- Of all home sales in the U.S. last year, 21 percent were vacation properties, and if you want to capture some of that traffic, you're going to need a marketing plan.
- Vacation-home sales catapulted to an estimated 1.13 million last year -- the highest amount since NAR began the survey in 2003.
- I'd personally recommend setting aside over 80 percent of your vacation property ad-spend for the first seven months of the year.
Acquiring new clients who are looking for vacation homes can be tricky — but it’s a huge market that you can’t afford to ignore.
Of all home sales in the U.S. last year, 21 percent were vacation properties, and if you want to capture some of that traffic, you’re going to need a marketing plan.
Vacation home sales boomed in 2014, surpassing previous heights in 2006 according to an annual survey of residential homebuyers released in April by the National Association of Realtors. Vacation-home sales catapulted to an estimated 1.13 million last year — the highest amount since NAR began the survey in 2003.
So how were most of these vacation homes purchased? By far the most popular method for purchasing was through a real estate agent, and the majority of first steps taken toward purchasing a vacation property were started by searching online.
This is your moment to capture a new client.
Tip 1: Know your audience
On average, the median household income of vacation homebuyers is $94,380, with an average purchase price of around $150,000. In Google Adwords, setting your ad’s display settings to target those with an income of around the $90,000 range is a smart decision.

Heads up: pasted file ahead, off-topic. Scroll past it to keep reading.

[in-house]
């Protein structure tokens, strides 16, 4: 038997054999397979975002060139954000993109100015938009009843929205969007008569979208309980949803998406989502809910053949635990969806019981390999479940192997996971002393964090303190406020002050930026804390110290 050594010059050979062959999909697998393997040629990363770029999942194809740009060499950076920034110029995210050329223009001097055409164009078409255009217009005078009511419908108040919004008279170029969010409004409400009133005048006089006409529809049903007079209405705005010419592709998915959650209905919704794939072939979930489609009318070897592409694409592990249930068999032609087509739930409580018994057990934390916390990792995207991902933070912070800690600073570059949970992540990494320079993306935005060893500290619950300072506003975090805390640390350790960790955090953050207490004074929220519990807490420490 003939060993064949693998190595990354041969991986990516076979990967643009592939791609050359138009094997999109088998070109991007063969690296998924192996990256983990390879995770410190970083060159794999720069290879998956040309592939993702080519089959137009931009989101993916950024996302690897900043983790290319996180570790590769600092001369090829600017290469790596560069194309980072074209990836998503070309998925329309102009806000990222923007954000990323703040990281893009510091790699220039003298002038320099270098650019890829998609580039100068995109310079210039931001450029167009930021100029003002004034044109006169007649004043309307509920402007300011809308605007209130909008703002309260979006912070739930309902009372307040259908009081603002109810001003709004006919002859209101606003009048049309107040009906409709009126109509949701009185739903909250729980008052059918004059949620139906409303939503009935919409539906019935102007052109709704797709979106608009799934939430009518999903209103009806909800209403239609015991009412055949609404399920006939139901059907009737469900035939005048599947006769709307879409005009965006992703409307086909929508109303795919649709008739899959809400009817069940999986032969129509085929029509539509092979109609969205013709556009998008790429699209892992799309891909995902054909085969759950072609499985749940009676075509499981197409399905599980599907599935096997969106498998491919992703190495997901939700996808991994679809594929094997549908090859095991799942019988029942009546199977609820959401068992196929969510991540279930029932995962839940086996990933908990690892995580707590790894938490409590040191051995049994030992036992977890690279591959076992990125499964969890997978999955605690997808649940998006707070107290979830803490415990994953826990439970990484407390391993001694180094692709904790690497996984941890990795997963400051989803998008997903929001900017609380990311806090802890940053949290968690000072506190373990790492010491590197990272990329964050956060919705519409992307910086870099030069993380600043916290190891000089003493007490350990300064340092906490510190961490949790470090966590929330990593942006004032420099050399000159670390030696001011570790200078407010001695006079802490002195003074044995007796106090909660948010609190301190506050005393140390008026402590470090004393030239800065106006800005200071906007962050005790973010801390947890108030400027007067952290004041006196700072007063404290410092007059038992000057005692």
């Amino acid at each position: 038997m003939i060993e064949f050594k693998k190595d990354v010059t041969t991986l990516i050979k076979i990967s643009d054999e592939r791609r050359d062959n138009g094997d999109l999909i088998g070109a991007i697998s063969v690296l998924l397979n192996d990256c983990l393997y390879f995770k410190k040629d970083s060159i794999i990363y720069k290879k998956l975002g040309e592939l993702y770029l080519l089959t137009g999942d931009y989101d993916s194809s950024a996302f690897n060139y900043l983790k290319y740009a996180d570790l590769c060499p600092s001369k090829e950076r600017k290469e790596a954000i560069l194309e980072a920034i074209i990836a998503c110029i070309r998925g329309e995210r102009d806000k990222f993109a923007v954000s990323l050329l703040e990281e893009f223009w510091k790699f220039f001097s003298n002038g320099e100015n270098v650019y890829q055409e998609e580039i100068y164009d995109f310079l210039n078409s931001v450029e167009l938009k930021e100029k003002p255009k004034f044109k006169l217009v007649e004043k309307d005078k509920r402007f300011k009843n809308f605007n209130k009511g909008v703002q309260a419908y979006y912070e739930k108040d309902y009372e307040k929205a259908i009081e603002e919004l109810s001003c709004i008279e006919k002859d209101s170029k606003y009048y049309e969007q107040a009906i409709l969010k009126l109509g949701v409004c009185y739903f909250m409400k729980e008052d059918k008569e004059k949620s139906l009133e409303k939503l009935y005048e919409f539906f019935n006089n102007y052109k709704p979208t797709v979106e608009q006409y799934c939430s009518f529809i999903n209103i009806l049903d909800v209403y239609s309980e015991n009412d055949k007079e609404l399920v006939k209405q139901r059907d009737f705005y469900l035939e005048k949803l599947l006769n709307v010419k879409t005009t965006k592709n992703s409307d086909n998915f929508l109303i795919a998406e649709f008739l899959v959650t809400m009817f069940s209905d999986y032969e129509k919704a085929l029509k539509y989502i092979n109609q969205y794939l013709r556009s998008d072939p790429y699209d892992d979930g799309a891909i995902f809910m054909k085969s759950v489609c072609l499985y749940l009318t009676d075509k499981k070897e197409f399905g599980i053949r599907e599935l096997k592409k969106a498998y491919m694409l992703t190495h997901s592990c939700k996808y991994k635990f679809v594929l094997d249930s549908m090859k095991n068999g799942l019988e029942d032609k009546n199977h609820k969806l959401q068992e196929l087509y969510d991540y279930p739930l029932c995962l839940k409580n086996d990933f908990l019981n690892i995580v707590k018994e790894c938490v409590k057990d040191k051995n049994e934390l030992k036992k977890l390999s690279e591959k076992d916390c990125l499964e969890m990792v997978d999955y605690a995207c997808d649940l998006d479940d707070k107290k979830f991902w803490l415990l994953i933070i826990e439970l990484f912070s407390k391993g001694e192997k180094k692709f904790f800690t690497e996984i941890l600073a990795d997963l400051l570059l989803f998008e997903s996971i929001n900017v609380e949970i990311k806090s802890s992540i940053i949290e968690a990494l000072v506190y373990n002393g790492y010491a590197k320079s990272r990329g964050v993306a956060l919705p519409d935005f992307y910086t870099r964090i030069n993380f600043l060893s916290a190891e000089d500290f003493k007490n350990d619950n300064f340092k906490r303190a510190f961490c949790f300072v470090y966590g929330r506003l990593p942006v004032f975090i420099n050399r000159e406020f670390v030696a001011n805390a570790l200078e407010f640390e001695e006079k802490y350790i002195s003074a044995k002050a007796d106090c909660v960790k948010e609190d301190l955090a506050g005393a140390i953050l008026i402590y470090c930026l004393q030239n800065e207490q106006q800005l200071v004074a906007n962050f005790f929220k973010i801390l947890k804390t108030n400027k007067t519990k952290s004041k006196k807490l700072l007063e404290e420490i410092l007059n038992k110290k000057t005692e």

Another interesting piece of data found in Google Trends is the regional interest of vacation properties. If you live in one of the following cities, you’re in the top part of the country for the search query “vacation homes for sale”:
- New York
See the graphic of this search trend below.
Seattle in particular has very high traffic. This could be due to the increasing net income of Seattleites. In 2013, the median income for Seattle households climbed to $70,000 — a $5,300 jump in just one year.
Tip 2: Know the territory
Google Trends shows that there is a large discrepancy between when people are searching. January through July sees search queries rise significantly (peaking in July), while after August, searches come to a jarring halt until the new year.
This might seem intuitive to most real estate agents, but it’s something you definitely don’t want to overlook. Be prepared for the new year, and be sure to put together your digital marketing campaign during the months prior.
Online ad-spend should progressively increase all the way through July, until the end of summer when you should start to dial back. I’d personally recommend setting aside over 80 percent of your vacation property ad-spend for the first seven months of the year.
Search engine advertising can be confusing, however, it is an important marketing tool that can drive tons of sales when used correctly. Follow the trends, know who you should be targeting, and when you should target them.
If you have any more questions on setting up a campaign or how best to target your audience, feel free to send me an email at firstname.lastname@example.org; I’ll do my best to answer.
Pro tip: Negative keywords
The most popular keyword search by far is “Florida vacation homes,” followed closely by “vacation rentals.” Be sure if you’re not trying to rent a property, you add the word “rental” to your negative keywords.